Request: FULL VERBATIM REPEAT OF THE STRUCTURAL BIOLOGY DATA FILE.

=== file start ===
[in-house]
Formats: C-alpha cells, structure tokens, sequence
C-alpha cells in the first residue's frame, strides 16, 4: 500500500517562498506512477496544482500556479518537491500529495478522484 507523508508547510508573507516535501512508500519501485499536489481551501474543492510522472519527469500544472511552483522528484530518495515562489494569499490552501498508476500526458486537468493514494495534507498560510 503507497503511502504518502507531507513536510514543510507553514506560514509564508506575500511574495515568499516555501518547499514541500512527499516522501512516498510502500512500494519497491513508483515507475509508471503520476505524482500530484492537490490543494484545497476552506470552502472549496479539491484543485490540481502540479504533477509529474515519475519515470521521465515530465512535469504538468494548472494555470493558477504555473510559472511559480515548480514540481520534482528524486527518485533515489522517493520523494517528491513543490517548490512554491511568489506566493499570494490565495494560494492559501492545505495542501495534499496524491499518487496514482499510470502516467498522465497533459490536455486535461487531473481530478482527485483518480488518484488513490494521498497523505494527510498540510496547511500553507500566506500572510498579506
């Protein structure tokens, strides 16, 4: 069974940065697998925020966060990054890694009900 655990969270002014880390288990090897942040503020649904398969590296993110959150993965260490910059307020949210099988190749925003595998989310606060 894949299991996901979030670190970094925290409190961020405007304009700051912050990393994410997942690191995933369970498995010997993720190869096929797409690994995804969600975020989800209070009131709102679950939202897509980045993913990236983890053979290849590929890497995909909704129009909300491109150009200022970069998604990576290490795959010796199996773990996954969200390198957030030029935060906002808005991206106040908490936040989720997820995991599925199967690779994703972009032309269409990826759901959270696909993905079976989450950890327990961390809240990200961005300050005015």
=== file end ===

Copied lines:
[in-house]
Formats: C-alpha cells, structure tokens, sequence
C-alpha cells in the first residue's frame, strides 16, 4: 500500500517562498506512477496544482500556479518537491500529495478522484 507523508508547510508573507516535501512508500519501485499536489481551501474543492510522472519527469500544472511552483522528484530518495515562489494569499490552501498508476500526458486537468493514494495534507498560510 503507497503511502504518502507531507513536510514543510507553514506560514509564508506575500511574495515568499516555501518547499514541500512527499516522501512516498510502500512500494519497491513508483515507475509508471503520476505524482500530484492537490490543494484545497476552506470552502472549496479539491484543485490540481502540479504533477509529474515519475519515470521521465515530465512535469504538468494548472494555470493558477504555473510559472511559480515548480514540481520534482528524486527518485533515489522517493520523494517528491513543490517548490512554491511568489506566493499570494490565495494560494492559501492545505495542501495534499496524491499518487496514482499510470502516467498522465497533459490536455486535461487531473481530478482527485483518480488518484488513490494521498497523505494527510498540510496547511500553507500566506500572510498579506
């Protein structure tokens, strides 16, 4: 069974940065697998925020966060990054890694009900 655990969270002014880390288990090897942040503020649904398969590296993110959150993965260490910059307020949210099988190749925003595998989310606060 894949299991996901979030670190970094925290409190961020405007304009700051912050990393994410997942690191995933369970498995010997993720190869096929797409690994995804969600975020989800209070009131709102679950939202897509980045993913990236983890053979290849590929890497995909909704129009909300491109150009200022970069998604990576290490795959010796199996773990996954969200390198957030030029935060906002808005991206106040908490936040989720997820995991599925199967690779994703972009032309269409990826759901959270696909993905079976989450950890327990961390809240990200961005300050005015």